[bsa_pro_ad_space id=1]

GeneralLiberia news

Senate wants pre-paid meters for gov’t

Senators think it is time for government institutions to get prepaid meters for proper electricity regulation.

By Ethel A Tweh

Monrovia, Liberia, April 19, 2024—The Senate Committee on Public Corporation and Land, Mines, Energy, Natural Resources, and Environment has recommended to the plenary that the Liberia Electricity Corporation give prepaid meters to all government entities and agencies.

The majority of senators say prepaid meters are necessary for government entities because most government officials usually leave appliances on in their various offices.

Senators said most government entities and agencies are not managing energy well, which is one factor causing the government to owe the LEC.

Speaking on Thursday, April 18, on behalf of the committee, Senator Albert T. Chie said the prepaid meters will help the corporation since the government is indebted to it.

He notes that the prepaid meters will enable government entities to buy current like is done to the private sector, enabling the government not to be indebted.

Senator Chie continues that stakeholders should prioritize privatizing the energy sector and that the LEC consider providing meters to customers who wish to acquire them.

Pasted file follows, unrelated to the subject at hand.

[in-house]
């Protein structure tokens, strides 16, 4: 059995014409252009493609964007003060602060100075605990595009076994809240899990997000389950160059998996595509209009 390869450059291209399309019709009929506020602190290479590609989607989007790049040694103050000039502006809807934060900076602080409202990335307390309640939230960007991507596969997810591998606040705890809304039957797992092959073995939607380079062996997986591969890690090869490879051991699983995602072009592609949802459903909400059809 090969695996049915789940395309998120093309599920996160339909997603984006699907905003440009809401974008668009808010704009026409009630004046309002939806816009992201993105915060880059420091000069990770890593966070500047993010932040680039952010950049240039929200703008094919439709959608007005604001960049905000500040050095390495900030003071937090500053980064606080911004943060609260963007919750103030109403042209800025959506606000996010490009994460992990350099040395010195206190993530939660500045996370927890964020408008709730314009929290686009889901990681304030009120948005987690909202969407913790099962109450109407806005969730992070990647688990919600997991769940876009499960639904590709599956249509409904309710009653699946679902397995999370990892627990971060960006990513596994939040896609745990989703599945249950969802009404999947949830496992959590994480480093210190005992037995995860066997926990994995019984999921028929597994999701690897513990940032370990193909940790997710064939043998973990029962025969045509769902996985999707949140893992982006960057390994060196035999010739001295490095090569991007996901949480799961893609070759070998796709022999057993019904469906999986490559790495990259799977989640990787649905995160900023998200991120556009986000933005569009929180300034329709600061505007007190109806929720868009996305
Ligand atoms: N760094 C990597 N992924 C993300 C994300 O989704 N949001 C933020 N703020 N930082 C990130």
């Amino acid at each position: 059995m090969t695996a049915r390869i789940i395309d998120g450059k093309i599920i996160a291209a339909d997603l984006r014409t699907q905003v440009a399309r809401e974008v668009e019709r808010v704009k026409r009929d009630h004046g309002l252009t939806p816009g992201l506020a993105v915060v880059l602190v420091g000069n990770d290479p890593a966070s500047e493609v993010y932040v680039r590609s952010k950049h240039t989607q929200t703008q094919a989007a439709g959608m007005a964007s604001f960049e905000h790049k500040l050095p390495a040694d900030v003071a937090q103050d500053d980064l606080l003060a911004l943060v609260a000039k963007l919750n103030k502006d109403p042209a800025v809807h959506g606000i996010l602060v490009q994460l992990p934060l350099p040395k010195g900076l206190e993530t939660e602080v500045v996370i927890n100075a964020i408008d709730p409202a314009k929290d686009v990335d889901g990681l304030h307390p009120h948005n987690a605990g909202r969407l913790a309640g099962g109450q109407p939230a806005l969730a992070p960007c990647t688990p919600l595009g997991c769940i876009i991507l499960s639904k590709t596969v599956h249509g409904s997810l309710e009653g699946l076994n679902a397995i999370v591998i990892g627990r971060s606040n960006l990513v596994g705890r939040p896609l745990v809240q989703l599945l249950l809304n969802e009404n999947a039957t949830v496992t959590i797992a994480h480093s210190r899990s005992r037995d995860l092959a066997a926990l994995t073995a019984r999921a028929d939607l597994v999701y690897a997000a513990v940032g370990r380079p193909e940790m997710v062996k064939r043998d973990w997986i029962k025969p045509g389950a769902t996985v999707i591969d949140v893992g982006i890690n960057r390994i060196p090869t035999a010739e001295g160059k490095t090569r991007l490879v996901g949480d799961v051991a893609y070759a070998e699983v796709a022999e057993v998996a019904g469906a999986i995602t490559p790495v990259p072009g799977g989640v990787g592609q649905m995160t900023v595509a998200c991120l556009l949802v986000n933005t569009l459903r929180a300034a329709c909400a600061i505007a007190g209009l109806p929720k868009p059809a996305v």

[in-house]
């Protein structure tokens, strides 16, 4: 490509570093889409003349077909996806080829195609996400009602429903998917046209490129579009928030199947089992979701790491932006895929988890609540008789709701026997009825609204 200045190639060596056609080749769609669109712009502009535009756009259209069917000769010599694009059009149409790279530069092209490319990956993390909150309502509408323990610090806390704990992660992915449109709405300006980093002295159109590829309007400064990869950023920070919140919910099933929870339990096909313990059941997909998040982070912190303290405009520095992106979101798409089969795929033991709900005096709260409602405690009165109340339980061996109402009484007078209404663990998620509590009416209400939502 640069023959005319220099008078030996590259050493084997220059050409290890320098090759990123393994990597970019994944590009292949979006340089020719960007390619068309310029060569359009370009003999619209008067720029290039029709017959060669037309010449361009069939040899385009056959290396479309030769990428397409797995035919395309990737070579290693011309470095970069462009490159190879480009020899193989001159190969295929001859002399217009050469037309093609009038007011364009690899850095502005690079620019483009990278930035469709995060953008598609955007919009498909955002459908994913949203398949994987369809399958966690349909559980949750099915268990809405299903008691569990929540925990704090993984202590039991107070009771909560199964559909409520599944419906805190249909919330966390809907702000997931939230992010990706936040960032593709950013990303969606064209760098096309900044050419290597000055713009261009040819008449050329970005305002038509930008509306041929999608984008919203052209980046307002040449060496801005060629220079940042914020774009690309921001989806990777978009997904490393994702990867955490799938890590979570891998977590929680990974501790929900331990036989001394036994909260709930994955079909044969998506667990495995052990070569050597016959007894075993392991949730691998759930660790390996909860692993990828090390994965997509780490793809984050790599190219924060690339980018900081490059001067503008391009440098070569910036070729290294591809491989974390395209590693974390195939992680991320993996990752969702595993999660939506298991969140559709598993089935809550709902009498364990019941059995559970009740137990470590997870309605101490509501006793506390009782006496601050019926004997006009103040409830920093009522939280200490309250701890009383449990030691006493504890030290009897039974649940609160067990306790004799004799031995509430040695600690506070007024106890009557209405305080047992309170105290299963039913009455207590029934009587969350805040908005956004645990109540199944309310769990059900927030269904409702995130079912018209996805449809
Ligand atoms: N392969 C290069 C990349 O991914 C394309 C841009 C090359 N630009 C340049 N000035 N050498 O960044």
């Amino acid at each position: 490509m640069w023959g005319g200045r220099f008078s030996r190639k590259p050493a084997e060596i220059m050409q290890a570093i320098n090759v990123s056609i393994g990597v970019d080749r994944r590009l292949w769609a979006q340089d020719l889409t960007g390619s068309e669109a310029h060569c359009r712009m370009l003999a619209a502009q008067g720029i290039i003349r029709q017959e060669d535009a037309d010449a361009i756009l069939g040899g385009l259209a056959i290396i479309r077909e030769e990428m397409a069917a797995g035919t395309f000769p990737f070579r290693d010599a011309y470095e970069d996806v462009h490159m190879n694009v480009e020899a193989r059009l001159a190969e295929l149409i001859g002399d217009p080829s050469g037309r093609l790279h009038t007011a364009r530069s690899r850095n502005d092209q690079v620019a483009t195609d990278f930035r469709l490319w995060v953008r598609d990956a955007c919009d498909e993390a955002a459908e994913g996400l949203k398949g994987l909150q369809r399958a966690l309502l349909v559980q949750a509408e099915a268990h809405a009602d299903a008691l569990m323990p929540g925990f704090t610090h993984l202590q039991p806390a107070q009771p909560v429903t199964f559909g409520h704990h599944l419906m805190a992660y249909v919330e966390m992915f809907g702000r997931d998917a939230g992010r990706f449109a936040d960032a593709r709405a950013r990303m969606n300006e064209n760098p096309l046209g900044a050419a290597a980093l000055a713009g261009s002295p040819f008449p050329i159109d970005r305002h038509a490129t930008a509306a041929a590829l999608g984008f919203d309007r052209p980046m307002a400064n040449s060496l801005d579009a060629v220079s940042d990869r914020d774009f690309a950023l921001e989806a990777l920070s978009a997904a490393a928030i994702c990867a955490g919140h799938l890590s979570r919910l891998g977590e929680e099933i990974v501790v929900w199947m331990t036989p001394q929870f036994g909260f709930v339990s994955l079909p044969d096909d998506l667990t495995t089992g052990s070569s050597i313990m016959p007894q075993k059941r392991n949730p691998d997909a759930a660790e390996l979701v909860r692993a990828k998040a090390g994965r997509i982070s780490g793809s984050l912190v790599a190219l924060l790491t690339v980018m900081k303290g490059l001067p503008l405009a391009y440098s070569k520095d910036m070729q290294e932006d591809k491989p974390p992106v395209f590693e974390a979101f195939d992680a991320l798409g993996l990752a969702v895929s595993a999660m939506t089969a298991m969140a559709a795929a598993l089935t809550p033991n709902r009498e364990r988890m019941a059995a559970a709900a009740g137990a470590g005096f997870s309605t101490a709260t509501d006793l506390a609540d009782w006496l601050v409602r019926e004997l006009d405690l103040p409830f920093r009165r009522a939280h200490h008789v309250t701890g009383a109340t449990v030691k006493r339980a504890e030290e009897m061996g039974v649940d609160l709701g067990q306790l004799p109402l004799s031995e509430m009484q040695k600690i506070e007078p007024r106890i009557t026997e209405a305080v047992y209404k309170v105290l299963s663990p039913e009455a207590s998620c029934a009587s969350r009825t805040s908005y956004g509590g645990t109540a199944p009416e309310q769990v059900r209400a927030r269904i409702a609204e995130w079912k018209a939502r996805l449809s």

[bsa_pro_ad_space id=1]

He suggests that “a certain percentage on the sale of electricity is set aside in an escrow account for the servicing of LEC debts, and other Energy Providers be encouraged to invest in the sector to do away with the current monopoly in the sector.” 

He urges the corporation to strengthen it public relations mechanism to provide routine awareness to her customers.

Senator Chie recalls that during their engagement with Chief Executive Office Monie R. Captan, he told senators that the Load Power Shedding of Electricity by LEC cannot be attributed to huge debt owed by LEC; rather, Mr. Captan attributed this to CI Energies that had a major breakdown in their power generation, which prevented them from providing electricity to customers.

“LEC CEO Captan informs us that the breakdown did not affect Liberia alone, but Mall and other countries to which Cl Energies had been providing electricity. According to CEO Captan, this situation (Load Power Shedding) is further worsened by the breakdown of the power generators at the Bushrod Island Plant and three of the turbines at the Mount Coffee Hydro,” he explains. 

Chie notes that Captan told the committee that the issue of constant and frequent fire disasters can be attributed to the use of sub-standard wires, experienced technicians, and the non-use of standardized breakers to regulate any potential surge in electricity. Editing by Jonathan Browne

[bsa_pro_ad_space id=1] [bsa_pro_ad_space id=2] [bsa_pro_ad_space id=3] [bsa_pro_ad_space id=4] [bsa_pro_ad_space id=5] [bsa_pro_ad_space id=6]
Back to top button